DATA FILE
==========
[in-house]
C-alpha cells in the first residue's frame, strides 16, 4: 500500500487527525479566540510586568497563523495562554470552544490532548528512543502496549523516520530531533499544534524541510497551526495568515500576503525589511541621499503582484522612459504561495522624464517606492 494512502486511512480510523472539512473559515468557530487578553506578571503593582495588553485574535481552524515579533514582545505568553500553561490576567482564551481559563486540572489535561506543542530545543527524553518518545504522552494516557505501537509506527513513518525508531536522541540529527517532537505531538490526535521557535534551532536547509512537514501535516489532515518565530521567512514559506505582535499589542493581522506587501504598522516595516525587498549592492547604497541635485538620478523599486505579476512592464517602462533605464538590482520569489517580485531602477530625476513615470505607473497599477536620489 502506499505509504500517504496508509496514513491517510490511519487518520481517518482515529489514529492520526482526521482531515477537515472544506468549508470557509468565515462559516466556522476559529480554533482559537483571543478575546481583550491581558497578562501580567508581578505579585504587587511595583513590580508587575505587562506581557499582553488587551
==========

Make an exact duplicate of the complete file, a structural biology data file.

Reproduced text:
[in-house]
C-alpha cells in the first residue's frame, strides 16, 4: 500500500487527525479566540510586568497563523495562554470552544490532548528512543502496549523516520530531533499544534524541510497551526495568515500576503525589511541621499503582484522612459504561495522624464517606492 494512502486511512480510523472539512473559515468557530487578553506578571503593582495588553485574535481552524515579533514582545505568553500553561490576567482564551481559563486540572489535561506543542530545543527524553518518545504522552494516557505501537509506527513513518525508531536522541540529527517532537505531538490526535521557535534551532536547509512537514501535516489532515518565530521567512514559506505582535499589542493581522506587501504598522516595516525587498549592492547604497541635485538620478523599486505579476512592464517602462533605464538590482520569489517580485531602477530625476513615470505607473497599477536620489 502506499505509504500517504496508509496514513491517510490511519487518520481517518482515529489514529492520526482526521482531515477537515472544506468549508470557509468565515462559516466556522476559529480554533482559537483571543478575546481583550491581558497578562501580567508581578505579585504587587511595583513590580508587575505587562506581557499582553488587551